Marder Imagery for Marlaina Teich Designs/Symmetry Closets

Today’s closet is not simply a place to stash your clothes. Rather, with the proper design, a closet virtually becomes a room within a room, a showcase to proudly display your wardrobe.

The first thing to address in designing a closet are the hanging clothes, because there’s really nowhere else for these clothes to go, says Bonnie Reich, president of Symmetry Closets, a storage design company based in Holbrook. 

“When you walk into a closet, it’s not just about packing it in,” says Reich.“It’s also creating the right flow of space,” she says, adding that accessibility is key.

A good trick to creating more space is to double hang shorter clothing items, advises Reich.

Next, consider shoes, handbags, folded clothes, and sweaters, which can all go into drawers or on shelves. Lastly, look at where accessories such as jewelry and watches will go. 

The two goals of good closet design, explains Reich, are finding space that’s not used properly, to which you can add more hanging rods, hampers and shelves, and providing great organization and flow. 

An often overlooked part of the closet are the corners, which, Reich says, should be used for hanging clothes.

Valet rods, which can be either waterfall style, with multiple cascading hooks, or a pull-out version that retracts when not in use, are a handy way to hang clothes you’ll wear the next day. 

Adam Cassino Design for Symmetry Closets

CONFIGURING THE SPACE

First a designer needs to look at the space and assess the client’s individual needs and preferences for how to store clothing.

“Some people just want great organization; other people want a really great sanctuary,” says Reich. “And then there’s all that space in between.”

To begin renovation, measure the space, then work up CAD (computer-aided design) drawings, explains  Marlaina Teich, owner of Marlaina Teich Designs in Merrick and New York City.

As a designer assesses the client’s needs, preliminary layouts will get tweaked to address any specific requirements.

To add extra space in the closet, you can knock down walls in a bedroom, but that adds significantly to the budget, warns Reich.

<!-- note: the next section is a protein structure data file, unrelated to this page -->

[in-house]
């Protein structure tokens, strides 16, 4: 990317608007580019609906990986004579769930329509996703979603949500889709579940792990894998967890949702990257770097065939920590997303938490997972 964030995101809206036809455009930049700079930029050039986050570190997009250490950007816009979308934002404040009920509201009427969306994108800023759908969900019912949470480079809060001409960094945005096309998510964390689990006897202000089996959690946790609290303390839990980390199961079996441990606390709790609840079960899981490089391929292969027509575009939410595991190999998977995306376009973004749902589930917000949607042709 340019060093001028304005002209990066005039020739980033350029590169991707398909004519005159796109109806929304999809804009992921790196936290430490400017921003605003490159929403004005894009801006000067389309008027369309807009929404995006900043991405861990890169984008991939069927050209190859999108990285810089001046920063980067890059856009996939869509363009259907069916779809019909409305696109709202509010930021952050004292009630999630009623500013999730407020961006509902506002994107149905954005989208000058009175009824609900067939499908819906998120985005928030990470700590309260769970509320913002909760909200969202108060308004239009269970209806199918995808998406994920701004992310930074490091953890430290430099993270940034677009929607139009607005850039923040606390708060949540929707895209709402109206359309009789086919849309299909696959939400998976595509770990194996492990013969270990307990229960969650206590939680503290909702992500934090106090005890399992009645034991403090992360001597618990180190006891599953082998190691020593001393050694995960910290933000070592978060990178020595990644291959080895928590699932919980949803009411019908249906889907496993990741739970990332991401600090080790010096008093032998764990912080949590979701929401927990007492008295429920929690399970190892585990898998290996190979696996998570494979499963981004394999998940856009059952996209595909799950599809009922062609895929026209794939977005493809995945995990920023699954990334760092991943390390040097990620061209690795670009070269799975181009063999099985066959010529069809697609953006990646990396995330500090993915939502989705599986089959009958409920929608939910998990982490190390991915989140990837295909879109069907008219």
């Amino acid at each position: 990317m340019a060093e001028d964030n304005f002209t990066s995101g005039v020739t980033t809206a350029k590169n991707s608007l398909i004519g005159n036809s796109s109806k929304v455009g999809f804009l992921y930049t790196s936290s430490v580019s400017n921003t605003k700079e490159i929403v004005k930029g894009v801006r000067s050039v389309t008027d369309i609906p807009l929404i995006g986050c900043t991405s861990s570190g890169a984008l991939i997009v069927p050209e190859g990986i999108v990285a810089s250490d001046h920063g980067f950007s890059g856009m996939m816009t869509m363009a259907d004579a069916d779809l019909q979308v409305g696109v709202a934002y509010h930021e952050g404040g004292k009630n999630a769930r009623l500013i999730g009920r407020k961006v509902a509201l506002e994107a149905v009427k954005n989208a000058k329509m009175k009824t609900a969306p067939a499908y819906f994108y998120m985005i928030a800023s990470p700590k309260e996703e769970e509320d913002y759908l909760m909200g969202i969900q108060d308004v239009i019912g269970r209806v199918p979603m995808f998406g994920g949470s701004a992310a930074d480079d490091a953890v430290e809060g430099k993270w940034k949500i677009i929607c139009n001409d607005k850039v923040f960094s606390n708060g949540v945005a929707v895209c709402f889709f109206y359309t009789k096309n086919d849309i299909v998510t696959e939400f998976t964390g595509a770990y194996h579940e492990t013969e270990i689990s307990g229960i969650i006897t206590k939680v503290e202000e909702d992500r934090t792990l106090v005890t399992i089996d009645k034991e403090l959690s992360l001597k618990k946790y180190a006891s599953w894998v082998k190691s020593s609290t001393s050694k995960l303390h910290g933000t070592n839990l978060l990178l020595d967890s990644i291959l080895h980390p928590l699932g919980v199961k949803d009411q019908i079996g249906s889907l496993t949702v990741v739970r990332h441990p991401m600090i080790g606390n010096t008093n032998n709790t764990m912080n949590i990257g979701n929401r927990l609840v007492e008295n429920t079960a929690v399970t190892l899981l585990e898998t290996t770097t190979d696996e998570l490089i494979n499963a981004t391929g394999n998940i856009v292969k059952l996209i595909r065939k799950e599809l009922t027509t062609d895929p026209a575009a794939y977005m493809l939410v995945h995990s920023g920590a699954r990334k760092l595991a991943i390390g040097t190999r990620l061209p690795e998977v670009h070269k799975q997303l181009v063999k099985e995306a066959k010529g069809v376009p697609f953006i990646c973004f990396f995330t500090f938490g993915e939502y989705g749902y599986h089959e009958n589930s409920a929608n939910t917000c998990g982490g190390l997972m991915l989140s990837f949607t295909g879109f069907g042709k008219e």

“Once you start moving walls, it’s a much more complicated project,” Reich says. “It could mean changing air conditioning, floors. It just opens up a lot of issues that can come up.”

LIGHTING, FLOORING, AND MORE

High hats and chandeliers, often used for closet lighting, create a room-within-a-room effect, notes Teich.

Other lighting techniques include dropping down crown molding from the ceiling and adding LED lighting to create a glow on the ceiling, Teich says, adding that placing puck lights into built-ins and glass cabinetry will spotlight what’s contained within them when you turn on the lights.

A custom center island with a glass top allows you to both see watches, jewelry or sunglasses displayed below in a velvet lined drawer and also utilize the glass surface.

Whether you have carpeting or wood floors in the room, you typically continue the flooring into the closet or you can choose something completely different, explains Teich.

“We can do a whole inlay design,” Teich says. “We could do painted floors in a pattern.”

Beveled mirrors add beauty, utility, and make the space look larger, says Teich.

Another consideration are wardrobe doors, which, Teich says, look beautiful from the outside and can be utilitarian on the inside, with built-in shelves for shoes and boots.

“If you’re lucky enough to have a room that you can open the door and walk into and it’s your closet, you want to make it into an experience.” Teich says. 

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